More than one-and-a-half years have passed since the Right of Children to Free and Compulsory Education (RTE) Act, 2009, was implemented in the State, making education a fundamental right for all children between the ages of six and 14. R. Govinda, Vice-Chancellor of the National University of Educational Planning and Administration, who was in Bangalore recently, spoke to Tanu Kulkarni about the hurdles in the primary education system, the road ahead and the need to improve the “brand” of government schools.
Karnataka already ranks high on the national infrastructure index of schools, but continues to focus only on improving infrastructure. Is it justified when there are other pressing issues such as teachers’ training?
The easier option for the government is to invest on infrastructure as it is more visible and brings gains to the political leadership. But I don’t think we should grudge giving money to infrastructure as we need a good learning environment. However, infrastructure is a necessary condition but not sufficient. There is need to focus more on learning. In Karnataka, officials are in a denial mode about children in government schools not learning. Why won’t children learn if you teach them? If we are teaching, we are not teaching enough. If we are teaching enough, we are not teaching properly.
The RTE Act lays emphasis on teacher education. How much progress have we made in this regard?
The state has abandoned teacher education. Out of 14,000 teacher training institutes in the country, 85 to 90 per cent are in private hands. Merely having the National Council for Teacher Education to regulate is not adequate. The government can influence the sector only by increasing investment in teacher education.
Your report on ‘structural upgradation and reorganisation of school education’ for Karnataka has been shelved as there were concerns that merger of schools would deny access to children from some sections of society.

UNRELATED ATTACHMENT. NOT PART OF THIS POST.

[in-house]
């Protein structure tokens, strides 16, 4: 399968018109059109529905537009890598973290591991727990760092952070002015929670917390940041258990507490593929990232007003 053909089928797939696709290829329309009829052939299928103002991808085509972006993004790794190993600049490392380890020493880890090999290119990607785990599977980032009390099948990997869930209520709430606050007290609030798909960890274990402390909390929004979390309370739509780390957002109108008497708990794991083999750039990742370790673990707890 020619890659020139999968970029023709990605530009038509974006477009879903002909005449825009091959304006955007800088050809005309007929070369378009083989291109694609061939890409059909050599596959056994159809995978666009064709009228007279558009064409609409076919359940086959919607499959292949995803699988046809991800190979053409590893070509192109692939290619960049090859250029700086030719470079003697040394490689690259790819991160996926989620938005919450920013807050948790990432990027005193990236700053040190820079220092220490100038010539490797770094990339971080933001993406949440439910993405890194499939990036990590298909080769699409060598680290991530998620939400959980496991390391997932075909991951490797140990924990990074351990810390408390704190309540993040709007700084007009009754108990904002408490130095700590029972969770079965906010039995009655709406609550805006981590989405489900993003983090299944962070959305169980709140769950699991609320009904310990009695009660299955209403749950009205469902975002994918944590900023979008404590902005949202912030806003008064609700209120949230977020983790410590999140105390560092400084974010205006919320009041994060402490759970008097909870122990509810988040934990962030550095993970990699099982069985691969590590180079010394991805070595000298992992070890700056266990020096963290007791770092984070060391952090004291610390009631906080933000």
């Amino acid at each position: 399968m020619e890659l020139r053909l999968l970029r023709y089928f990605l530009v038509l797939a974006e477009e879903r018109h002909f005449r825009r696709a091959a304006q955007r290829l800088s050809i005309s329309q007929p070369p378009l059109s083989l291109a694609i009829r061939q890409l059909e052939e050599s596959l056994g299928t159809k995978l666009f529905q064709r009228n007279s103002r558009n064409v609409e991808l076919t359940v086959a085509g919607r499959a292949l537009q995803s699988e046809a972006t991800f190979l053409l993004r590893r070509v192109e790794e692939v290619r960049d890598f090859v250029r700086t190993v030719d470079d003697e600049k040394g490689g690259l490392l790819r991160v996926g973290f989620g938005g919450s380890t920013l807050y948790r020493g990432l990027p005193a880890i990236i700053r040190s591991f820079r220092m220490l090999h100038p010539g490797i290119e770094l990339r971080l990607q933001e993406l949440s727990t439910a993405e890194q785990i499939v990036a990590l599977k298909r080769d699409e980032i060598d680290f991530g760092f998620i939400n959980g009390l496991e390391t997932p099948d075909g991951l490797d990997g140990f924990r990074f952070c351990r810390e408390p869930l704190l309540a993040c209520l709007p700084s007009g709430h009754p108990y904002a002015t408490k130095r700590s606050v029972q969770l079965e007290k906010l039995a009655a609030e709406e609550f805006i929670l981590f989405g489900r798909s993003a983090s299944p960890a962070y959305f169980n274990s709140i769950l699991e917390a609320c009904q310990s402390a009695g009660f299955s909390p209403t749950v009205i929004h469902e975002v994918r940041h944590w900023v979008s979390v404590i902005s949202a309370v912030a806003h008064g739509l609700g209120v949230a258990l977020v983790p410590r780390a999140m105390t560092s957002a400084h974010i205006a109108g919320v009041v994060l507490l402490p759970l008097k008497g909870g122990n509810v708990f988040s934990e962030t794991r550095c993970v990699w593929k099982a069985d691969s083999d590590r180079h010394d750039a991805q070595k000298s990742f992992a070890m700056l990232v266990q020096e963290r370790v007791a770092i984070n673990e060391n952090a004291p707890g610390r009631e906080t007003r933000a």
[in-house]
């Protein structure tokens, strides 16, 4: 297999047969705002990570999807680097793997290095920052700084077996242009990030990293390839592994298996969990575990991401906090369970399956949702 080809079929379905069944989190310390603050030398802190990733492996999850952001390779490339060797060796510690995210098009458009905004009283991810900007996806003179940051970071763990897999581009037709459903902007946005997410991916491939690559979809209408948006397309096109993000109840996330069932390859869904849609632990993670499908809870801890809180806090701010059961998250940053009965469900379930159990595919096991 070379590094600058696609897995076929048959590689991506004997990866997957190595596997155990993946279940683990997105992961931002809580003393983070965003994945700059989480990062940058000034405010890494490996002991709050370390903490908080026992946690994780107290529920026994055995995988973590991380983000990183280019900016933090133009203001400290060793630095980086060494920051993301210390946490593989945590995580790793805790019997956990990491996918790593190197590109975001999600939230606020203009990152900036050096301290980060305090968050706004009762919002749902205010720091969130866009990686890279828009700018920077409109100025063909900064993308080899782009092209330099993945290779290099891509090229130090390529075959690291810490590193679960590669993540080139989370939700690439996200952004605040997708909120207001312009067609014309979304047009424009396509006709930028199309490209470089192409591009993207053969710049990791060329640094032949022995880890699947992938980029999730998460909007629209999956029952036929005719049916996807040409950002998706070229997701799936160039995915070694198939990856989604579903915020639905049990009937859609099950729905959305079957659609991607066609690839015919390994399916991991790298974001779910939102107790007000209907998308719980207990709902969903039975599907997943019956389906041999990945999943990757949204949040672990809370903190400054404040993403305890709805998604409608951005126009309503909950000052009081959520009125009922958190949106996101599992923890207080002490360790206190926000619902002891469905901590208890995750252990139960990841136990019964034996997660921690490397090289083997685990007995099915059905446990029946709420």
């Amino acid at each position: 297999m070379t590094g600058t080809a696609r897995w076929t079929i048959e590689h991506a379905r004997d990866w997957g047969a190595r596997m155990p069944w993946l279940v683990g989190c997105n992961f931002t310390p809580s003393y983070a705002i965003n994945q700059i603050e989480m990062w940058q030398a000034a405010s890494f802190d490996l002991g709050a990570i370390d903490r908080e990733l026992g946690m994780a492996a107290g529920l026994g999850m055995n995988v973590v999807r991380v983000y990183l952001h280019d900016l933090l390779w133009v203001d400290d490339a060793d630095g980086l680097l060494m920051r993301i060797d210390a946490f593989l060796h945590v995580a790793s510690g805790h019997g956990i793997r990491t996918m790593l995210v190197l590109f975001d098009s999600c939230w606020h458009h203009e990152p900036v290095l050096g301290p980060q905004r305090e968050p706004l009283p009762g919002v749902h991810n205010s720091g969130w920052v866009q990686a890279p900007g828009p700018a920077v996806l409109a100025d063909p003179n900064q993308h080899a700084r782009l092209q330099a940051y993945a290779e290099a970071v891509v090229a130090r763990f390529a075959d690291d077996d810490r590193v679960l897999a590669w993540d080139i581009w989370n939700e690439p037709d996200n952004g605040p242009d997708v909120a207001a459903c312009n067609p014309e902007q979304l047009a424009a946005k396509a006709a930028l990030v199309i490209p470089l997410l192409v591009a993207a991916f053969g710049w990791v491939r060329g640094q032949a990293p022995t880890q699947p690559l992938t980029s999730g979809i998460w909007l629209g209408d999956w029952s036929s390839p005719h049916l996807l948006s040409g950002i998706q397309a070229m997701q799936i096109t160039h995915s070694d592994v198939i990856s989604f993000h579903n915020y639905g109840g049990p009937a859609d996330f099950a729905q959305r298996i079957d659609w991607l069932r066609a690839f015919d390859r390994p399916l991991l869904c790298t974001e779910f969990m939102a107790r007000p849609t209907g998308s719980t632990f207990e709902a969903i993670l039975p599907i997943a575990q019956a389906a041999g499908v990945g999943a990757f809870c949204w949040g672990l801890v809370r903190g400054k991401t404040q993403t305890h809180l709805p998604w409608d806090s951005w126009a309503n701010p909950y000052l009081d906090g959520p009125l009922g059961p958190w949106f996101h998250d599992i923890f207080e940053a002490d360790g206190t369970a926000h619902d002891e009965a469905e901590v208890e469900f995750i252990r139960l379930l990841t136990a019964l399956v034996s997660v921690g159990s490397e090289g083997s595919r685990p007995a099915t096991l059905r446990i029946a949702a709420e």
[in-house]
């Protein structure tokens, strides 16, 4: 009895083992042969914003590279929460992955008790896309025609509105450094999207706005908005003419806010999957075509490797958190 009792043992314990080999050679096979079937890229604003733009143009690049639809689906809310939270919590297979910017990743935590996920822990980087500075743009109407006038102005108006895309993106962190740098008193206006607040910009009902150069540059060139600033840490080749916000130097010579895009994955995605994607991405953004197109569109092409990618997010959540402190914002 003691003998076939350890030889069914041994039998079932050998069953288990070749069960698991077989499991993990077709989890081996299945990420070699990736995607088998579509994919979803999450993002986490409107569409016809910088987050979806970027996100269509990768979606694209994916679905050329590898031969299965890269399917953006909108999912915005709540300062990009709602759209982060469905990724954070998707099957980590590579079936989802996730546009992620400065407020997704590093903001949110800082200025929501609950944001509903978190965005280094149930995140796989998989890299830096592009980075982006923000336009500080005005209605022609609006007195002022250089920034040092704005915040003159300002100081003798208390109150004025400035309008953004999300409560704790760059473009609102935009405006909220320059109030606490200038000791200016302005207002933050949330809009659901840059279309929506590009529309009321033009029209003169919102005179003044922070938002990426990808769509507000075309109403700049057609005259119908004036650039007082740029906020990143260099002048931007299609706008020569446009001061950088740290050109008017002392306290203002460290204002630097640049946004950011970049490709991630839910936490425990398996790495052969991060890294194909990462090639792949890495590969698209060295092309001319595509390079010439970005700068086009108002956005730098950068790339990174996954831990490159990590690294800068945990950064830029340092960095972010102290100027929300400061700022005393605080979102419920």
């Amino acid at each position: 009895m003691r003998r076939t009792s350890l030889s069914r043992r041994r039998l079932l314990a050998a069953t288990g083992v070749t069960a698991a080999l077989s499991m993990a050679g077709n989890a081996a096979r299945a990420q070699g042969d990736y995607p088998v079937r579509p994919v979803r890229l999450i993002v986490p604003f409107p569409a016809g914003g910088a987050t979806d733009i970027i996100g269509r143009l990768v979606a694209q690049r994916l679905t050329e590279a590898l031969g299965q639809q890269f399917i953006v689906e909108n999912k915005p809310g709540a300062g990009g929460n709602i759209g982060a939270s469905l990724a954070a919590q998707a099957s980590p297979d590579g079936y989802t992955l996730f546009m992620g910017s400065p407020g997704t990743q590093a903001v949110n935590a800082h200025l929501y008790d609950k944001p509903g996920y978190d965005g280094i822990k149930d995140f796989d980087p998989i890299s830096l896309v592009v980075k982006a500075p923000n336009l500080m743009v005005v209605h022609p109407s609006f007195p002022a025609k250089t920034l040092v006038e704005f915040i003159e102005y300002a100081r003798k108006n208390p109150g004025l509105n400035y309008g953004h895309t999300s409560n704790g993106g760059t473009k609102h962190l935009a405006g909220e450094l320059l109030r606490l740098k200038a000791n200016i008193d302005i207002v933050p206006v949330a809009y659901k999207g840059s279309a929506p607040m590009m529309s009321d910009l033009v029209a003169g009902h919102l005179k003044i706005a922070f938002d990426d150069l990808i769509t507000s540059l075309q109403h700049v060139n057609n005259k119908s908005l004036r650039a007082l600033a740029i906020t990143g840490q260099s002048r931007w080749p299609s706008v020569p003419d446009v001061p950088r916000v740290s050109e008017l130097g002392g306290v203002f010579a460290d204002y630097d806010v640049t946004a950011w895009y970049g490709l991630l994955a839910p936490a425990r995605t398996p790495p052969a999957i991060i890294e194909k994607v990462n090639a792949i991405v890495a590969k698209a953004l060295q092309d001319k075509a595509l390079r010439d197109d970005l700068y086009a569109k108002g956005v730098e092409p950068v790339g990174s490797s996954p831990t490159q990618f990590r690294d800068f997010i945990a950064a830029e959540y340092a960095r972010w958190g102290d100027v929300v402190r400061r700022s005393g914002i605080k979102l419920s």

We have a very large number of small schools in Karnataka, which is neither viable economically nor educationally. We had suggested several models on merger. We had suggested school mapping, which is not just distance mapping, but also social mapping. For instance mapping in Bangalore urban where transport is available easily will be different from how it’s done in a remote village in Raichur.
With increasing privatisation of schools, what regulatory framework can the government adopt?
The general perception is that the free education given by government school is equivalent to no education. If government schools follow basic principles, the growth of private schools will automatically be addressed. In the U.K., there is a body called the Office for Standards in Education, which plays a supervisory and regulatory role for all schools including private ones. We can emulate that model. We need an independent body outside the Education Department to monitor the schools.
How do we make schools more inclusive?
Government should not create different levels of schooling. There needs to be an attempt to strengthen the concept of neighbourhood schools.